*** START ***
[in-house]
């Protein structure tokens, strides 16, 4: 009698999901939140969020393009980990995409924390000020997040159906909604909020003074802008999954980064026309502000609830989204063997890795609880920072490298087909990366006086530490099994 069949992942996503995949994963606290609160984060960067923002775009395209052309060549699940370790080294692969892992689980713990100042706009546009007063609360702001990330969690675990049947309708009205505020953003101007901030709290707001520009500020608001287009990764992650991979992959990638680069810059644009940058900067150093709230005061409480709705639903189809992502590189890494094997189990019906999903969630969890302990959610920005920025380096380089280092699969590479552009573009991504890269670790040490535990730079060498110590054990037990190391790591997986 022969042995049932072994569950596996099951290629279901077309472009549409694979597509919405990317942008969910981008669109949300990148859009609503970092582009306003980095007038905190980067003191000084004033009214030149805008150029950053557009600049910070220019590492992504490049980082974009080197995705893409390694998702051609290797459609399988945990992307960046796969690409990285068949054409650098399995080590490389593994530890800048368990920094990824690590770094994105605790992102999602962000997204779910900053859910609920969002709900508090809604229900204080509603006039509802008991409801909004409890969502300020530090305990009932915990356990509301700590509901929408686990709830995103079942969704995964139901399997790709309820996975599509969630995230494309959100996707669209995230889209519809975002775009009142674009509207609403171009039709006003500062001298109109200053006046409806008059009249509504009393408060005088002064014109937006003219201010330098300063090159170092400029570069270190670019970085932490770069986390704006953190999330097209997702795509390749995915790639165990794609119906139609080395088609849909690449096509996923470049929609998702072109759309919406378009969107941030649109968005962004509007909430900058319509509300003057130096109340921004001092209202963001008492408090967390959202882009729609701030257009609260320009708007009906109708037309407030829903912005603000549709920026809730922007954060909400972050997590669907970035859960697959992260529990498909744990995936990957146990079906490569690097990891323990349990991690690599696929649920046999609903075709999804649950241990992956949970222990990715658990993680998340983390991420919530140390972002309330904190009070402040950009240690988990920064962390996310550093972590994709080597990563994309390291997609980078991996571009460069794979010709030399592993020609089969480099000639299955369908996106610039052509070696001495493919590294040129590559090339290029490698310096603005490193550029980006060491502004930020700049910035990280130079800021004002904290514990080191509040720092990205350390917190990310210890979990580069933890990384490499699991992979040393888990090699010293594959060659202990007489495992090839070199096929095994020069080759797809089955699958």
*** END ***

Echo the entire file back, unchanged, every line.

[in-house]
């Protein structure tokens, strides 16, 4: 009698999901939140969020393009980990995409924390000020997040159906909604909020003074802008999954980064026309502000609830989204063997890795609880920072490298087909990366006086530490099994 069949992942996503995949994963606290609160984060960067923002775009395209052309060549699940370790080294692969892992689980713990100042706009546009007063609360702001990330969690675990049947309708009205505020953003101007901030709290707001520009500020608001287009990764992650991979992959990638680069810059644009940058900067150093709230005061409480709705639903189809992502590189890494094997189990019906999903969630969890302990959610920005920025380096380089280092699969590479552009573009991504890269670790040490535990730079060498110590054990037990190391790591997986 022969042995049932072994569950596996099951290629279901077309472009549409694979597509919405990317942008969910981008669109949300990148859009609503970092582009306003980095007038905190980067003191000084004033009214030149805008150029950053557009600049910070220019590492992504490049980082974009080197995705893409390694998702051609290797459609399988945990992307960046796969690409990285068949054409650098399995080590490389593994530890800048368990920094990824690590770094994105605790992102999602962000997204779910900053859910609920969002709900508090809604229900204080509603006039509802008991409801909004409890969502300020530090305990009932915990356990509301700590509901929408686990709830995103079942969704995964139901399997790709309820996975599509969630995230494309959100996707669209995230889209519809975002775009009142674009509207609403171009039709006003500062001298109109200053006046409806008059009249509504009393408060005088002064014109937006003219201010330098300063090159170092400029570069270190670019970085932490770069986390704006953190999330097209997702795509390749995915790639165990794609119906139609080395088609849909690449096509996923470049929609998702072109759309919406378009969107941030649109968005962004509007909430900058319509509300003057130096109340921004001092209202963001008492408090967390959202882009729609701030257009609260320009708007009906109708037309407030829903912005603000549709920026809730922007954060909400972050997590669907970035859960697959992260529990498909744990995936990957146990079906490569690097990891323990349990991690690599696929649920046999609903075709999804649950241990992956949970222990990715658990993680998340983390991420919530140390972002309330904190009070402040950009240690988990920064962390996310550093972590994709080597990563994309390291997609980078991996571009460069794979010709030399592993020609089969480099000639299955369908996106610039052509070696001495493919590294040129590559090339290029490698310096603005490193550029980006060491502004930020700049910035990280130079800021004002904290514990080191509040720092990205350390917190990310210890979990580069933890990384490499699991992979040393888990090699010293594959060659202990007489495992090839070199096929095994020069080759797809089955699958």